Mark Calabria, former director of the Federal Housing Finance Agency (FHFA), on Friday suggested that the government could pilfer Fannie Mae and Freddie Mac if they don't move completely into the private sector.
His comments came after President Biden decided to remove Calabria from his position following a Wednesday U.S. Supreme Court decision that found the structure of the FHFA, which was created in 2008 and oversees Fannie Mae and Freddie Mac, violates the Constitution's separation of powers principles, which divides the government into three separate branches.
"We need to get these companies acting like normal companies again," Calabria said Friday on Fox Business' "Kudlow" of Fannie and Freddie, noting that then-Senators Barack Obama and Joe Biden voted to make FHFA an independent agency see it taken "out of politics."
"There's a smart way to expand homeownership. That's growing incomes. That's growing jobs," he continued. "And there's a crazy way. That's getting rid of lending standards, getting rid of down payments, and to me, that'll be destructive to the very families who will get those mortgages. It'll be destructive to those communities."
Sources tell FOX Business’ Charlie Gasparino liberal economist Mark Zandi of Moody’s Analytics is high on short list to become FHFA chief.
During 2019 and 2020, under Calabria's leadership, the FHFA recorded the largest increase in annualized homeownership among Black Americans, he said.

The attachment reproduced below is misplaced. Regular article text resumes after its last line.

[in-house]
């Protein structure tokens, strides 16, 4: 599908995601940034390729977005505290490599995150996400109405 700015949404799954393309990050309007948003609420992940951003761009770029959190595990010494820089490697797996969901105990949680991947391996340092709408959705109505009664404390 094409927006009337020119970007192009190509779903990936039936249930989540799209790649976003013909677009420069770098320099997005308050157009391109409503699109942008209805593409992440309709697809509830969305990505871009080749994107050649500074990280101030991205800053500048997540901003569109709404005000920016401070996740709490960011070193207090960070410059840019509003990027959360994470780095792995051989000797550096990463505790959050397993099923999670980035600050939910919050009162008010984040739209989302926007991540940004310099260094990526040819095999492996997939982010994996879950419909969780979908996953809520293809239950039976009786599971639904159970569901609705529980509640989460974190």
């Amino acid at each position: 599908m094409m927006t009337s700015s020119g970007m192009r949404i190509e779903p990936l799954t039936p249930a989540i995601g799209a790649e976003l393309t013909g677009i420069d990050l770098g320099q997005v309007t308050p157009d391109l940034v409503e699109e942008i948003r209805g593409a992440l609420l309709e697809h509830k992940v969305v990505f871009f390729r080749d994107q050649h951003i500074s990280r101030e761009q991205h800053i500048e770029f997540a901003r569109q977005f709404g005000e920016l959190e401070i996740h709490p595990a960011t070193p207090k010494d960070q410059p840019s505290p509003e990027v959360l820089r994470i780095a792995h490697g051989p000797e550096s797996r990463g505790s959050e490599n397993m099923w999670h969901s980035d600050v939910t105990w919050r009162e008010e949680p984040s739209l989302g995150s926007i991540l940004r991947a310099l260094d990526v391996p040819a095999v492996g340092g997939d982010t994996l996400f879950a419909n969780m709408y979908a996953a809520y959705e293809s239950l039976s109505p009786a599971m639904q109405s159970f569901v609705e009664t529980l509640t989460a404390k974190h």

Supreme Court justices sent the case involving the agency overseeing the mortgage giants back to a lower court for additional proceedings.
Shareholders of the two companies had argued that the FHFA's structure was unconstitutional and that the justices should set aside a 2012 agreement under which the companies have paid the government billions. That money is compensation for the taxpayer bailout that Fannie Mae and Freddie Mac received following the 2008 financial crisis.
The justices didn't go that far in their decision.
The "FHFA’s structure violates the separation of powers, and we remand for further proceedings to determine what remedy, if any, the shareholders are entitled to receive on their constitutional claim," Justice Samuel Alito wrote for a majority of the court.
Calabria's firing will halt his "recap and release" plan that includes ending efforts to take the mortgage outfits out of government control, or conservatorship, and scrap a massive public offering that would allow the so-called government-sponsored enterprises or GSEs to operate as private companies.
Fox News' Jonathan Garber, Charles Gasparino and Lydia Moynihan contributed to this report.